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Lesson Plans

Re: noise in class

[ Thread ][ Subject ][ Author ][ Date ]
Wed, 25 Feb 1998 22:37:20 EST

I can relate to the noise level in the primary grades. I tolerate a lot, and
don't expect complete silence as they create, but I do expect complete silence
when I talk. If they can't give it to me it become a "respect issue" not a
"creating art issue". I never hand out the good stuff until I am done talking
(i.e.: I'll pass out paper, brushes, paper towels, water.... but NOT the
paint). If they can't listen respectfully thay can't paint. I had one group
of 2nd graders sit with their heads down and lights off for 15 minutes once,
and they didn't get to paint (the other class of 2nd graders did). You can
bet I let both classes know exactly who got to do what and why. That class
did much better the rest of the year. After that the threat was more than
enough to get their attention. I also practice in classes that have a bad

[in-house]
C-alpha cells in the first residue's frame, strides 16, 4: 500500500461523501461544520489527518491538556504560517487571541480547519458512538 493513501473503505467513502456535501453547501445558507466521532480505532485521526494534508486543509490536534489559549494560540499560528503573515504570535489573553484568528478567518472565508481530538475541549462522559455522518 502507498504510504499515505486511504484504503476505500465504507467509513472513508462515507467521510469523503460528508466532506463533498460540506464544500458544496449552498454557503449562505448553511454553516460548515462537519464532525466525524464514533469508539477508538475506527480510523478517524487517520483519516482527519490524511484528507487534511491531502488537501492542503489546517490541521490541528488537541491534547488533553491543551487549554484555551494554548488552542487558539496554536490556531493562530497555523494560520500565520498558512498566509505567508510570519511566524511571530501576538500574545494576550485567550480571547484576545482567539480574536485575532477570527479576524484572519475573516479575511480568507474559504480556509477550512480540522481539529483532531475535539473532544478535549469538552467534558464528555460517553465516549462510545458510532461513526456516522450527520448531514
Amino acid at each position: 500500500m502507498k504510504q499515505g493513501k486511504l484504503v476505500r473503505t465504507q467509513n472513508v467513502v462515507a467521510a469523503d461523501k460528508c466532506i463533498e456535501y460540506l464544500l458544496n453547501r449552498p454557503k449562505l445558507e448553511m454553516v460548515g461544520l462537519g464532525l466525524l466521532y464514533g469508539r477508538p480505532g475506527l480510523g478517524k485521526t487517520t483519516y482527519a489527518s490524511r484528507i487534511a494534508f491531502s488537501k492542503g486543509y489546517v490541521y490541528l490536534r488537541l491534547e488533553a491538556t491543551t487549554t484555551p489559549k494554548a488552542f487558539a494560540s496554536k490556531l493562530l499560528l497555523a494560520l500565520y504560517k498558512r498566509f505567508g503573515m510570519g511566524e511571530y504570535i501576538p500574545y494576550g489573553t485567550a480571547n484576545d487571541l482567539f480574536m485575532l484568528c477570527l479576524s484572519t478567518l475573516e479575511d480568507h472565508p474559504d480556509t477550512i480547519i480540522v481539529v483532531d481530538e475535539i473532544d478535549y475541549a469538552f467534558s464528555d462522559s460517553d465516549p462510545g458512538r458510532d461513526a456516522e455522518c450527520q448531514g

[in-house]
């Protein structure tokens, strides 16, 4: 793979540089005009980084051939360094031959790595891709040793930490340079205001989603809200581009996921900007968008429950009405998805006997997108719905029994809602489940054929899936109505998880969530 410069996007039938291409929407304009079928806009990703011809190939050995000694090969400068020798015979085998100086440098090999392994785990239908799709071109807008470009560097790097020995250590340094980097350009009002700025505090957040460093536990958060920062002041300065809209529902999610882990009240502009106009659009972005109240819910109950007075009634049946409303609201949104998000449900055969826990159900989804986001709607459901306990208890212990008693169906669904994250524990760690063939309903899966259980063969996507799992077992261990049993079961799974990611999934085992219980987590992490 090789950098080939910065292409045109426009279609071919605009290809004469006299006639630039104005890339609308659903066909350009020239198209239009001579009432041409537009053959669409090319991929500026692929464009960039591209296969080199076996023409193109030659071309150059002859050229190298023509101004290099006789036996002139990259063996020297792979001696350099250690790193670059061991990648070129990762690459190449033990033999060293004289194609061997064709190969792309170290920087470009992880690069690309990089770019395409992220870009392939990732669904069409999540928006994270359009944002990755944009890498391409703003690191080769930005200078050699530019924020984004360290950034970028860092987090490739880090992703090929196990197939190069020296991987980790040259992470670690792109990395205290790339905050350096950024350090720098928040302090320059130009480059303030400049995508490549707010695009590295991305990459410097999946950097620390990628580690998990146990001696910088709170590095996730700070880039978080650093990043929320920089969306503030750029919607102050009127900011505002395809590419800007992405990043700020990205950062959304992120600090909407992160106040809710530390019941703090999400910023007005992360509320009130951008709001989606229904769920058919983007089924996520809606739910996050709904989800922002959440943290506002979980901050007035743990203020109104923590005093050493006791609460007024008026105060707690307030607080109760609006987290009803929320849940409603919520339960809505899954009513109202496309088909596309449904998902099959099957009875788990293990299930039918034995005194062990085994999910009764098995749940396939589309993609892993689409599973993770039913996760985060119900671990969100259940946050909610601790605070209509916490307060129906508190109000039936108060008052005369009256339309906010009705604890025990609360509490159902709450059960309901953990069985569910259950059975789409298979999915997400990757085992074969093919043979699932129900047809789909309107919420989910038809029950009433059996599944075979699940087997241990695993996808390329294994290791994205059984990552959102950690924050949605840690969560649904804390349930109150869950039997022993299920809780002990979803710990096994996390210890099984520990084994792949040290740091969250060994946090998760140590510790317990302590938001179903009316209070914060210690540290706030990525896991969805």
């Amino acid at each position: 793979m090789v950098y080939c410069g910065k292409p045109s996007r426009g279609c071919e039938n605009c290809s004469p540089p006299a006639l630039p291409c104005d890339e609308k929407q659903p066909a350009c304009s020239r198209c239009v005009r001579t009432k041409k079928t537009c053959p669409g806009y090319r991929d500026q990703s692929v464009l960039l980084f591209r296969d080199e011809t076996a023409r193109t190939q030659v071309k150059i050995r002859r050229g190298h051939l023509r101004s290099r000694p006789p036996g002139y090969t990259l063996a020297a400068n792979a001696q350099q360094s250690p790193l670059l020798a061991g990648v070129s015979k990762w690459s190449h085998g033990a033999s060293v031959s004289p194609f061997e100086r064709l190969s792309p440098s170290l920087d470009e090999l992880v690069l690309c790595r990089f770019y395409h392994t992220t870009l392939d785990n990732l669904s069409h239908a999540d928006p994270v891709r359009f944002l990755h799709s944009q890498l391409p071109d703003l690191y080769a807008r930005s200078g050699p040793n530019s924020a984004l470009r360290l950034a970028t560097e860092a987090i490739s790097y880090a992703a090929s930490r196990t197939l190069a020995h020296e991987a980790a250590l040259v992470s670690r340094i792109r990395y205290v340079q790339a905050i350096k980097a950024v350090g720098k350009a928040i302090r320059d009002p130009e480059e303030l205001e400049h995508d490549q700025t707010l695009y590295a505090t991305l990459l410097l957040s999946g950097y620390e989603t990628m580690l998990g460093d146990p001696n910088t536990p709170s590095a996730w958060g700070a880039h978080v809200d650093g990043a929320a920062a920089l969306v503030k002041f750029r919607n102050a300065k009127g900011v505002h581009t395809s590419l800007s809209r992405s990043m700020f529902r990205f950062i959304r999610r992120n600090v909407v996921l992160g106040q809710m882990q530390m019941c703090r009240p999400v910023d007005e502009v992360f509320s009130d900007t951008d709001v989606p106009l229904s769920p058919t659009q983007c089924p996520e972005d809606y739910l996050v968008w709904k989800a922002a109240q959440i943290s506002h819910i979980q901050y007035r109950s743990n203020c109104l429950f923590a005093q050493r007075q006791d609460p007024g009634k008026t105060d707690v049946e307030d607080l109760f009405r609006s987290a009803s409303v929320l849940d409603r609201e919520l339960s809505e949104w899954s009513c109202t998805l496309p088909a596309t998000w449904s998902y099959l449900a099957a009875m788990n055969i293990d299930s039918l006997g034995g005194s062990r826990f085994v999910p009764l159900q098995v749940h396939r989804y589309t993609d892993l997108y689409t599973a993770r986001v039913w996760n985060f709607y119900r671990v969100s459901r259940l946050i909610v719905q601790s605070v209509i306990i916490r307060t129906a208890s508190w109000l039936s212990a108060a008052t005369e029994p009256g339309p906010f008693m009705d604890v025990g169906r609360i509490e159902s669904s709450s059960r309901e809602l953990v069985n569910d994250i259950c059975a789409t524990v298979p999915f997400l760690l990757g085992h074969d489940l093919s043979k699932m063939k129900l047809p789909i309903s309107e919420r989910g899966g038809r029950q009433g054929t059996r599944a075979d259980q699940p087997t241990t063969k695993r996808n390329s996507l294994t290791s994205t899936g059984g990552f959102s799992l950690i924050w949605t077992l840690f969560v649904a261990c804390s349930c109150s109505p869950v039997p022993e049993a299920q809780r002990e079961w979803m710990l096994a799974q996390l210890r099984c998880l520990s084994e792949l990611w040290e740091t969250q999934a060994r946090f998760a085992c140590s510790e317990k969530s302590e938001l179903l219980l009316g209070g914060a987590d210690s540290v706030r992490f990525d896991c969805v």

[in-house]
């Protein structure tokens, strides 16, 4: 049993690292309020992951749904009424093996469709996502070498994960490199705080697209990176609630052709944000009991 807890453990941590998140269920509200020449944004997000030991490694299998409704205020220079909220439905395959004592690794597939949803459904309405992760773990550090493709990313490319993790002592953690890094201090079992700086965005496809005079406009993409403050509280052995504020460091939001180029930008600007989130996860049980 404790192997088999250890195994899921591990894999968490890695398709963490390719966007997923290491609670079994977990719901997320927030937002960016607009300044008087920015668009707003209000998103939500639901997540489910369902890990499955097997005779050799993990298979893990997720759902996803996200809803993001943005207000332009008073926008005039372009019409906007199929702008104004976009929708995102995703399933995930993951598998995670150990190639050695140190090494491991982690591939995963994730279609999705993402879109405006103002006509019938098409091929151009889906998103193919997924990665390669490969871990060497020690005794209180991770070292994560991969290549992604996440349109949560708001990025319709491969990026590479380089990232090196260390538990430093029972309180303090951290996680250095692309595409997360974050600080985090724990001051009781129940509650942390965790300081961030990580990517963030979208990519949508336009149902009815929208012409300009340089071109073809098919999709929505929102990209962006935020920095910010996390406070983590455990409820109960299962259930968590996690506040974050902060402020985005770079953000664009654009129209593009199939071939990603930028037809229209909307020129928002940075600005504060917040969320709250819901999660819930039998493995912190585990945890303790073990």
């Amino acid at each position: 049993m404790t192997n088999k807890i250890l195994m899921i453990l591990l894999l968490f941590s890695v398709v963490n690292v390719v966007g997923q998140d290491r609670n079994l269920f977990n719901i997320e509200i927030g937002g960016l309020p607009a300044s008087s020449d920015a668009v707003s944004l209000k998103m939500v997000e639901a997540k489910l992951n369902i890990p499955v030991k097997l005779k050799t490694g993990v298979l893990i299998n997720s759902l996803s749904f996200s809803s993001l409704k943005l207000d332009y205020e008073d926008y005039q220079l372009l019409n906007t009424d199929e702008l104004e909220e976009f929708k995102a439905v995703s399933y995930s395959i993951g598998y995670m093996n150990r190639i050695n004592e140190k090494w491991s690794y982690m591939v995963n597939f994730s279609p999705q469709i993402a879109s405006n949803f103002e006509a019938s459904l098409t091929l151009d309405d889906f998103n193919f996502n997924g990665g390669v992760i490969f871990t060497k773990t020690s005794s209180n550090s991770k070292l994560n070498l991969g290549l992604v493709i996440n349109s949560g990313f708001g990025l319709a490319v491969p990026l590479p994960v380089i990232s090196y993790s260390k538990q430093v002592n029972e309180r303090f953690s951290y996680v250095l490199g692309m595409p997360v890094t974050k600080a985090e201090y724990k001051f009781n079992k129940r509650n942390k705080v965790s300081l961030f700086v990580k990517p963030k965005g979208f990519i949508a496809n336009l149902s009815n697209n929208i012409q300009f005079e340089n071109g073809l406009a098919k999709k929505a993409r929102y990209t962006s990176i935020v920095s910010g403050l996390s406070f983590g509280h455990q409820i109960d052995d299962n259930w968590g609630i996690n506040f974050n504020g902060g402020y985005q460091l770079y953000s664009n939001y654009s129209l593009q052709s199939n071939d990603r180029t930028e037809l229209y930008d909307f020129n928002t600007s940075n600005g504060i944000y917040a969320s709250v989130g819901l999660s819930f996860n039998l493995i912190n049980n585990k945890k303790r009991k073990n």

noise problem - turning the lights off and having them shut up. "LIGHTS OFF,
MOUTHS CLOSED". It seems like a waste of time when you see them once a week
for 45 minutes, but my throat and sanity are worth it! (Their art work is
much better after they have actually heard the directions and helpful hints
and ideas I attempt to share, I think they actually learn something!)

:) Laura Allan

In a message dated 98-02-19 22:47:24 EST, you write:

<< Dear Bunki, I'm a first year teacher, elementary level and have very noisy
students. They also produce exceptionally great art! Maybe there is a
connection. I'm just afraid that I'll have to wear a hearing aid soon, the
noise is bad enough to break my ear drums. Fortunately my administrators
are supportive. Bad words and fights would not be tolerated, fortunately
again, I haven't had that type of problem. I'm at the point where I tell
them I need at least 5 min to explain the project. We compromise, I get 4
& 1/2 min. (I've learned to talk fast). I've tried the light switch trick,
it doesn't work. I've tried the peace sign hand signal, it doesn't work.
I carry a sign in my apron saying listen quietly please. When I'm
desperate I hold it up 5 inches from the face of the loudest interruptor
when I'm explaining the lesson. The novelty of this approach is I think
the reason why the students stop talking for a few moments at least. On the
otherhand maybe there is something here for the psychologists to theorize
about. Anyway, we're making art, having fun and learning skills.
sincerely, Diane >>